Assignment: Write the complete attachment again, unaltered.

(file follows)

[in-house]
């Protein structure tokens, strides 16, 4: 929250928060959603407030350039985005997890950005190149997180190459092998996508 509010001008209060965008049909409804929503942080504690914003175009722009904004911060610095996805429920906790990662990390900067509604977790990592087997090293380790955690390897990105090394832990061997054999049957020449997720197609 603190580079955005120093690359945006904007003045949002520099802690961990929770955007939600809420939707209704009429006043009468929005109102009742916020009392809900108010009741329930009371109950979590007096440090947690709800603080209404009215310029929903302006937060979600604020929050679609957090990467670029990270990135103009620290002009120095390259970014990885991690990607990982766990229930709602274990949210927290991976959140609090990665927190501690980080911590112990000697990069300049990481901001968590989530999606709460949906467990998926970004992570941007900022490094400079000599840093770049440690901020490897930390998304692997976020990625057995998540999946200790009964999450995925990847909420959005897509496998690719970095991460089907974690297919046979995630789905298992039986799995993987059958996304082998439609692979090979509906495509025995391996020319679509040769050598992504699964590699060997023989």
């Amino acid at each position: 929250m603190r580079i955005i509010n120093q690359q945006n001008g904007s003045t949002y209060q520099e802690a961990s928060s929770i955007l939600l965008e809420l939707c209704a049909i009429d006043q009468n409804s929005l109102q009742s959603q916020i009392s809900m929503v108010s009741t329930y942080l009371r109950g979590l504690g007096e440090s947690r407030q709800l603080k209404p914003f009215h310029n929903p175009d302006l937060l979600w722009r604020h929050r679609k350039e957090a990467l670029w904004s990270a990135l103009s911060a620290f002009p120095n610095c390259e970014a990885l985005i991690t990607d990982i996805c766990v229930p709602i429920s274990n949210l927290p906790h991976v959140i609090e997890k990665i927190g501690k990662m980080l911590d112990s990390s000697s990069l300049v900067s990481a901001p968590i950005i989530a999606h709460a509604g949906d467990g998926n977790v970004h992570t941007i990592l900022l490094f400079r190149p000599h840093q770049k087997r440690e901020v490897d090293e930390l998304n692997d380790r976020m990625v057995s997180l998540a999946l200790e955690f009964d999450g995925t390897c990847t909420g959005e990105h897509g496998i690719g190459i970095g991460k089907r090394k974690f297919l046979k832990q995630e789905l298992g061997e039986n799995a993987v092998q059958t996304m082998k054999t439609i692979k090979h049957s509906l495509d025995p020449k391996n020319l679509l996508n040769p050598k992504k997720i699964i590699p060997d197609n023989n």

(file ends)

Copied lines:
[in-house]
């Protein structure tokens, strides 16, 4: 929250928060959603407030350039985005997890950005190149997180190459092998996508 509010001008209060965008049909409804929503942080504690914003175009722009904004911060610095996805429920906790990662990390900067509604977790990592087997090293380790955690390897990105090394832990061997054999049957020449997720197609 603190580079955005120093690359945006904007003045949002520099802690961990929770955007939600809420939707209704009429006043009468929005109102009742916020009392809900108010009741329930009371109950979590007096440090947690709800603080209404009215310029929903302006937060979600604020929050679609957090990467670029990270990135103009620290002009120095390259970014990885991690990607990982766990229930709602274990949210927290991976959140609090990665927190501690980080911590112990000697990069300049990481901001968590989530999606709460949906467990998926970004992570941007900022490094400079000599840093770049440690901020490897930390998304692997976020990625057995998540999946200790009964999450995925990847909420959005897509496998690719970095991460089907974690297919046979995630789905298992039986799995993987059958996304082998439609692979090979509906495509025995391996020319679509040769050598992504699964590699060997023989």
């Amino acid at each position: 929250m603190r580079i955005i509010n120093q690359q945006n001008g904007s003045t949002y209060q520099e802690a961990s928060s929770i955007l939600l965008e809420l939707c209704a049909i009429d006043q009468n409804s929005l109102q009742s959603q916020i009392s809900m929503v108010s009741t329930y942080l009371r109950g979590l504690g007096e440090s947690r407030q709800l603080k209404p914003f009215h310029n929903p175009d302006l937060l979600w722009r604020h929050r679609k350039e957090a990467l670029w904004s990270a990135l103009s911060a620290f002009p120095n610095c390259e970014a990885l985005i991690t990607d990982i996805c766990v229930p709602i429920s274990n949210l927290p906790h991976v959140i609090e997890k990665i927190g501690k990662m980080l911590d112990s990390s000697s990069l300049v900067s990481a901001p968590i950005i989530a999606h709460a509604g949906d467990g998926n977790v970004h992570t941007i990592l900022l490094f400079r190149p000599h840093q770049k087997r440690e901020v490897d090293e930390l998304n692997d380790r976020m990625v057995s997180l998540a999946l200790e955690f009964d999450g995925t390897c990847t909420g959005e990105h897509g496998i690719g190459i970095g991460k089907r090394k974690f297919l046979k832990q995630e789905l298992g061997e039986n799995a993987v092998q059958t996304m082998k054999t439609i692979k090979h049957s509906l495509d025995p020449k391996n020319l679509l996508n040769p050598k992504k997720i699964i590699p060997d197609n023989n």